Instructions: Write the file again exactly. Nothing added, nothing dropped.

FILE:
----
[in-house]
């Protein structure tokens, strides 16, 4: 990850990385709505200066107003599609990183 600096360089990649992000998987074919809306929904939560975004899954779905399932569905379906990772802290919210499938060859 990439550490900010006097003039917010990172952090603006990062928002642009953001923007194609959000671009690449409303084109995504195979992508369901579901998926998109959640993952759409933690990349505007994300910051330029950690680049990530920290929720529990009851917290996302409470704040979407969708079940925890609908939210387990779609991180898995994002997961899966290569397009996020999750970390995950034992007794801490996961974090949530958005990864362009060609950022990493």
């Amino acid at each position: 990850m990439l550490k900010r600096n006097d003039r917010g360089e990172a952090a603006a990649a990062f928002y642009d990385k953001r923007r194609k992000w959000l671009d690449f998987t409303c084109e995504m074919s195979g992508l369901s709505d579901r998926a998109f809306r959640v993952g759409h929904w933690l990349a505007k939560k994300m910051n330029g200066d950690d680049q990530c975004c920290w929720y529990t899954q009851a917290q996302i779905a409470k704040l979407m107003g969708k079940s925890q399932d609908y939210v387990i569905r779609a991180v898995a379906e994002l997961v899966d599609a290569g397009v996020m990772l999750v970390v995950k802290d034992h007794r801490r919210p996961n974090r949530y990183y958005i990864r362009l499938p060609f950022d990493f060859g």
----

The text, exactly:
[in-house]
């Protein structure tokens, strides 16, 4: 990850990385709505200066107003599609990183 600096360089990649992000998987074919809306929904939560975004899954779905399932569905379906990772802290919210499938060859 990439550490900010006097003039917010990172952090603006990062928002642009953001923007194609959000671009690449409303084109995504195979992508369901579901998926998109959640993952759409933690990349505007994300910051330029950690680049990530920290929720529990009851917290996302409470704040979407969708079940925890609908939210387990779609991180898995994002997961899966290569397009996020999750970390995950034992007794801490996961974090949530958005990864362009060609950022990493």
């Amino acid at each position: 990850m990439l550490k900010r600096n006097d003039r917010g360089e990172a952090a603006a990649a990062f928002y642009d990385k953001r923007r194609k992000w959000l671009d690449f998987t409303c084109e995504m074919s195979g992508l369901s709505d579901r998926a998109f809306r959640v993952g759409h929904w933690l990349a505007k939560k994300m910051n330029g200066d950690d680049q990530c975004c920290w929720y529990t899954q009851a917290q996302i779905a409470k704040l979407m107003g969708k079940s925890q399932d609908y939210v387990i569905r779609a991180v898995a379906e994002l997961v899966d599609a290569g397009v996020m990772l999750v970390v995950k802290d034992h007794r801490r919210p996961n974090r949530y990183y958005i990864r362009l499938p060609f950022d990493f060859g």